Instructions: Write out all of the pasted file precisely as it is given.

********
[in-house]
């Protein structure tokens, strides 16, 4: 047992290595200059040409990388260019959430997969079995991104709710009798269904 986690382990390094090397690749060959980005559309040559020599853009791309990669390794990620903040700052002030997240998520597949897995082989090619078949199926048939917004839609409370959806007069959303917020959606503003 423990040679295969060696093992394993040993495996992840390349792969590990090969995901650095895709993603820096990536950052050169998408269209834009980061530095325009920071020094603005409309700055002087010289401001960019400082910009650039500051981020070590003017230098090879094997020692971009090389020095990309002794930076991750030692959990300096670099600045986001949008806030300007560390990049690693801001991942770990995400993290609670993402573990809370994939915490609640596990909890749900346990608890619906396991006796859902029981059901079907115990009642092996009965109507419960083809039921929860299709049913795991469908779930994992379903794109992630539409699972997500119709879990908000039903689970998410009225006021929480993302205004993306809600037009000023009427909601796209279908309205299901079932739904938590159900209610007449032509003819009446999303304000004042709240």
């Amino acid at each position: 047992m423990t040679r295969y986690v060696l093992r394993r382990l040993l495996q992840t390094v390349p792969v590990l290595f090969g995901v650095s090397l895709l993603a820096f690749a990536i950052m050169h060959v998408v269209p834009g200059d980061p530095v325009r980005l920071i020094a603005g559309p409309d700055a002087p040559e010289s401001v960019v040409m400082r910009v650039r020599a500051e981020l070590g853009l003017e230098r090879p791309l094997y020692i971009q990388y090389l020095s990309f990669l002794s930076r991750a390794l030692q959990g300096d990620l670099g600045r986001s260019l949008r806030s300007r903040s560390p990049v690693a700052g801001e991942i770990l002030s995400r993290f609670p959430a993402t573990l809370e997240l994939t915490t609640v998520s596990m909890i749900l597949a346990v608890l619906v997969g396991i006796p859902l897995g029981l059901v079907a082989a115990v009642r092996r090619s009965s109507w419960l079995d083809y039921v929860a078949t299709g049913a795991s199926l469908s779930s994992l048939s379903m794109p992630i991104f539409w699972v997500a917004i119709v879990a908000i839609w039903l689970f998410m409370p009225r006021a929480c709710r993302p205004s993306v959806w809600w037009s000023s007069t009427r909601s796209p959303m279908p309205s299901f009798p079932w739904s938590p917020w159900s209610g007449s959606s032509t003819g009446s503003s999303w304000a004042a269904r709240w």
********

[in-house]
């Protein structure tokens, strides 16, 4: 047992290595200059040409990388260019959430997969079995991104709710009798269904 986690382990390094090397690749060959980005559309040559020599853009791309990669390794990620903040700052002030997240998520597949897995082989090619078949199926048939917004839609409370959806007069959303917020959606503003 423990040679295969060696093992394993040993495996992840390349792969590990090969995901650095895709993603820096990536950052050169998408269209834009980061530095325009920071020094603005409309700055002087010289401001960019400082910009650039500051981020070590003017230098090879094997020692971009090389020095990309002794930076991750030692959990300096670099600045986001949008806030300007560390990049690693801001991942770990995400993290609670993402573990809370994939915490609640596990909890749900346990608890619906396991006796859902029981059901079907115990009642092996009965109507419960083809039921929860299709049913795991469908779930994992379903794109992630539409699972997500119709879990908000039903689970998410009225006021929480993302205004993306809600037009000023009427909601796209279908309205299901079932739904938590159900209610007449032509003819009446999303304000004042709240």
């Amino acid at each position: 047992m423990t040679r295969y986690v060696l093992r394993r382990l040993l495996q992840t390094v390349p792969v590990l290595f090969g995901v650095s090397l895709l993603a820096f690749a990536i950052m050169h060959v998408v269209p834009g200059d980061p530095v325009r980005l920071i020094a603005g559309p409309d700055a002087p040559e010289s401001v960019v040409m400082r910009v650039r020599a500051e981020l070590g853009l003017e230098r090879p791309l094997y020692i971009q990388y090389l020095s990309f990669l002794s930076r991750a390794l030692q959990g300096d990620l670099g600045r986001s260019l949008r806030s300007r903040s560390p990049v690693a700052g801001e991942i770990l002030s995400r993290f609670p959430a993402t573990l809370e997240l994939t915490t609640v998520s596990m909890i749900l597949a346990v608890l619906v997969g396991i006796p859902l897995g029981l059901v079907a082989a115990v009642r092996r090619s009965s109507w419960l079995d083809y039921v929860a078949t299709g049913a795991s199926l469908s779930s994992l048939s379903m794109p992630i991104f539409w699972v997500a917004i119709v879990a908000i839609w039903l689970f998410m409370p009225r006021a929480c709710r993302p205004s993306v959806w809600w037009s000023s007069t009427r909601s796209p959303m279908p309205s299901f009798p079932w739904s938590p917020w159900s209610g007449s959606s032509t003819g009446s503003s999303w304000a004042a269904r709240w």